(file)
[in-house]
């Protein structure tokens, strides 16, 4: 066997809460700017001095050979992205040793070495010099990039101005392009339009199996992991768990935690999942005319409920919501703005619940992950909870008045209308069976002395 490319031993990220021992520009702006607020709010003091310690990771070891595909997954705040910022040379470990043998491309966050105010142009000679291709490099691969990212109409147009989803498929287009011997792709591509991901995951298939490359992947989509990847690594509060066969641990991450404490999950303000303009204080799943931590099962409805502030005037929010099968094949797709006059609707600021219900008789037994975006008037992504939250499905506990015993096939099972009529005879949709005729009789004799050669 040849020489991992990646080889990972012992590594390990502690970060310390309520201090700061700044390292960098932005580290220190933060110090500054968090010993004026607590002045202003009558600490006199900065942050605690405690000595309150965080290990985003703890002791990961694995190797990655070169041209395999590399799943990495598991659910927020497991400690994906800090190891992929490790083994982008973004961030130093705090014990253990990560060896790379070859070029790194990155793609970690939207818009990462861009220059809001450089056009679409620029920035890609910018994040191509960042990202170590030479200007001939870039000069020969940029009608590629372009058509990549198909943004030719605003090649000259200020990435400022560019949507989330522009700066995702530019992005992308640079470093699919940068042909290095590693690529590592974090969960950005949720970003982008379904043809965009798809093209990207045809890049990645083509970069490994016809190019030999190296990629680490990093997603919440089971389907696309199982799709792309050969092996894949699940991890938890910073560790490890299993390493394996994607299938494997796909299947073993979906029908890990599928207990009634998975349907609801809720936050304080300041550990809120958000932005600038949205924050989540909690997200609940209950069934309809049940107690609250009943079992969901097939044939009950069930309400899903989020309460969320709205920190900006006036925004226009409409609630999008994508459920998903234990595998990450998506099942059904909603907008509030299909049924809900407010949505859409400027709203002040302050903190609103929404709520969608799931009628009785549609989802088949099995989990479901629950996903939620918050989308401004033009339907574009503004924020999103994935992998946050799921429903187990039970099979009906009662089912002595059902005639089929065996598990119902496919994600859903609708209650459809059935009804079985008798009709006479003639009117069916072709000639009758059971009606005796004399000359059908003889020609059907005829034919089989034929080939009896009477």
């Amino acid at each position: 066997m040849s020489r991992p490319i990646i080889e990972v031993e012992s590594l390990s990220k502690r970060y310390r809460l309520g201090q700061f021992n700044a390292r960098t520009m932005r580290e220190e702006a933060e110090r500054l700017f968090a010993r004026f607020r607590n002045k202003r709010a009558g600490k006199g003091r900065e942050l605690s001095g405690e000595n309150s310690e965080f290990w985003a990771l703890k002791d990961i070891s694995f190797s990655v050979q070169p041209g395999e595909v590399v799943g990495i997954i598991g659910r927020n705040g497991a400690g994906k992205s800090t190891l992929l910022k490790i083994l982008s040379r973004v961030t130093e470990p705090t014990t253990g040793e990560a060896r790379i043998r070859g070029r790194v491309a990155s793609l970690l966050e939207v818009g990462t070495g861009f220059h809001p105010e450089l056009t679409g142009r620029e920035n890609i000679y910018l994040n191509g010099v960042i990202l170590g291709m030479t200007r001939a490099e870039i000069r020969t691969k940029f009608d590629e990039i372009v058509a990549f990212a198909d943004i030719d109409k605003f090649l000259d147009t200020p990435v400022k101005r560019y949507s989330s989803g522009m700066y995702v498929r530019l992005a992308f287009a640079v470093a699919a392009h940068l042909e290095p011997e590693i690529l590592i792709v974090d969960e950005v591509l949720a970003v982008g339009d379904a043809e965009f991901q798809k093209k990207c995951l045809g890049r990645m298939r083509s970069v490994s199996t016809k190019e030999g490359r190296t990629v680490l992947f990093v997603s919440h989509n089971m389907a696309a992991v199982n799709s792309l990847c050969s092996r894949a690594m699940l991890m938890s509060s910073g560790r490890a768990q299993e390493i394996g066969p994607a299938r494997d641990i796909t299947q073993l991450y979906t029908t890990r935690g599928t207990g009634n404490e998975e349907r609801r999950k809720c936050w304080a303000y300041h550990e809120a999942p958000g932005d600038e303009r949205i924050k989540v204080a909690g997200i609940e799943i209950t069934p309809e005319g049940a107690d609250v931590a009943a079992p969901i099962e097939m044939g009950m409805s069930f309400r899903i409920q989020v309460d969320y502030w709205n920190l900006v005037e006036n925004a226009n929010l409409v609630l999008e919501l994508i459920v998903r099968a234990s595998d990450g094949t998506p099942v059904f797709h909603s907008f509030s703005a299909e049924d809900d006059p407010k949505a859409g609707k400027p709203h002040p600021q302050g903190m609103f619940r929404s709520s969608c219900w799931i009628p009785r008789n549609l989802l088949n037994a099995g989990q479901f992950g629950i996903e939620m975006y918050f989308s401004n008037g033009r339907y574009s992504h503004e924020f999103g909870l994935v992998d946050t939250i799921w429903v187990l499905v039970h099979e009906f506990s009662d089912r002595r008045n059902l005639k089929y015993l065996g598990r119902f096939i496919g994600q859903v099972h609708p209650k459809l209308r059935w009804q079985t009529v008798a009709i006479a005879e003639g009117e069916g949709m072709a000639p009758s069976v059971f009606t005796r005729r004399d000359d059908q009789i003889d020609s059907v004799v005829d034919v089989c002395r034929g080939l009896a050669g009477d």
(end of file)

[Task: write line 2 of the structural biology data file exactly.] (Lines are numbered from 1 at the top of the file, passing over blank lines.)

């Protein structure tokens, strides 16, 4: 066997809460700017001095050979992205040793070495010099990039101005392009339009199996992991768990935690999942005319409920919501703005619940992950909870008045209308069976002395 490319031993990220021992520009702006607020709010003091310690990771070891595909997954705040910022040379470990043998491309966050105010142009000679291709490099691969990212109409147009989803498929287009011997792709591509991901995951298939490359992947989509990847690594509060066969641990991450404490999950303000303009204080799943931590099962409805502030005037929010099968094949797709006059609707600021219900008789037994975006008037992504939250499905506990015993096939099972009529005879949709005729009789004799050669 040849020489991992990646080889990972012992590594390990502690970060310390309520201090700061700044390292960098932005580290220190933060110090500054968090010993004026607590002045202003009558600490006199900065942050605690405690000595309150965080290990985003703890002791990961694995190797990655070169041209395999590399799943990495598991659910927020497991400690994906800090190891992929490790083994982008973004961030130093705090014990253990990560060896790379070859070029790194990155793609970690939207818009990462861009220059809001450089056009679409620029920035890609910018994040191509960042990202170590030479200007001939870039000069020969940029009608590629372009058509990549198909943004030719605003090649000259200020990435400022560019949507989330522009700066995702530019992005992308640079470093699919940068042909290095590693690529590592974090969960950005949720970003982008379904043809965009798809093209990207045809890049990645083509970069490994016809190019030999190296990629680490990093997603919440089971389907696309199982799709792309050969092996894949699940991890938890910073560790490890299993390493394996994607299938494997796909299947073993979906029908890990599928207990009634998975349907609801809720936050304080300041550990809120958000932005600038949205924050989540909690997200609940209950069934309809049940107690609250009943079992969901097939044939009950069930309400899903989020309460969320709205920190900006006036925004226009409409609630999008994508459920998903234990595998990450998506099942059904909603907008509030299909049924809900407010949505859409400027709203002040302050903190609103929404709520969608799931009628009785549609989802088949099995989990479901629950996903939620918050989308401004033009339907574009503004924020999103994935992998946050799921429903187990039970099979009906009662089912002595059902005639089929065996598990119902496919994600859903609708209650459809059935009804079985008798009709006479003639009117069916072709000639009758059971009606005796004399000359059908003889020609059907005829034919089989034929080939009896009477």